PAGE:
Quebec government cancels six small power projects, citing economic reasons
The Hydro Quebec logo decorates the side of a building (August 12, 2010)
Published Tuesday, February 5, 2013 7:29PM EST
QUEBEC -- The Quebec government has pleased environmentalists but angered municipalities with the cancellation of a project to build six small hydroelectric generating stations.
Natural Resources Minister Martine Ouellet says the government made the decision on economic grounds since continuing with the projects would have meant Hydro-Quebec would have had to buy the electricity that wasn't sold and incur a loss.
Ouellet, who has a reputation as a strong environmentalist, says cancelling the projects also made sense because Quebec is predicted to have a power surplus through to 2027.
She says scrapping the projects will mean an annual saving of $24 million per year, based on a resale price of four cents per kilowatt.
Municipalities and developers involved in the projects, whose power output was to be less than 50 kilowatts, will be compensated for the amounts they invested but Ouellet did not specify an exact amount.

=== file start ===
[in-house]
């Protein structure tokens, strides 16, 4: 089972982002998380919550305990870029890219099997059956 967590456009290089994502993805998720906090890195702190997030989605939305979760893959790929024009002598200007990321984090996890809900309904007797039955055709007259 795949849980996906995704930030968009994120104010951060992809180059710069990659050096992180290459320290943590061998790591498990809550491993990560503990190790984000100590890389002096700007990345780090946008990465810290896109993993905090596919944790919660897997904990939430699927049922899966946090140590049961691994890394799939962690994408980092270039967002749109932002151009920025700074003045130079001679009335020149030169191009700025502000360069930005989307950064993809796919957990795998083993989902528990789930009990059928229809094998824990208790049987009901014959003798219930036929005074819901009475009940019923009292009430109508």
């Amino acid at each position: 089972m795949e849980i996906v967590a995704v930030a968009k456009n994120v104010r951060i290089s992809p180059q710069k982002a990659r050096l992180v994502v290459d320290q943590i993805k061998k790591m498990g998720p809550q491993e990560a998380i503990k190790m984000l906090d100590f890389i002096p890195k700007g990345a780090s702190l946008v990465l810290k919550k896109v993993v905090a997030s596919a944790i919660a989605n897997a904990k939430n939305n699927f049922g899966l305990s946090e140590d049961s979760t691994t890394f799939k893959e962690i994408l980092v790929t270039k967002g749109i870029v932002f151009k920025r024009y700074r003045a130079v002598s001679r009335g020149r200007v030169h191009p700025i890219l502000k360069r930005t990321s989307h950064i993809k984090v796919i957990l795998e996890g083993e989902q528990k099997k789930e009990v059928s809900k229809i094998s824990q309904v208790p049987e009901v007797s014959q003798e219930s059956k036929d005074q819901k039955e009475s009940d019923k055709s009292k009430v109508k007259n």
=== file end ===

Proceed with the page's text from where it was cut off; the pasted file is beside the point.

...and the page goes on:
The move falls in with efforts by Premier Pauline Marois' minority Parti Quebecois government to portray itself as a sound manager of the Quebec economy.
It has argued it inherited an economic mess from Jean Charest's Liberals.
The sovereigntist PQ also wants to show that it would be able to run a country if they ever won a referendum to take Quebec out of Canada.
Christian Simard, the director general of Nature Quebec, praises the government's decision, calling the projects unnecessary.
He said the power projects would have a negative impact on the environment and he cited others he wished had been cancelled as well.
But Bernard Genereux, president of the Federation of Quebec Municipalities, says the government is creating a smokescreen by invoking the economic argument to kill the projects.
He says by that logic the government should cancel all energy developments.
Genereux, who was defeated as a PQ candidate in last year's provincial election, said the government made the decisions for ideological reasons.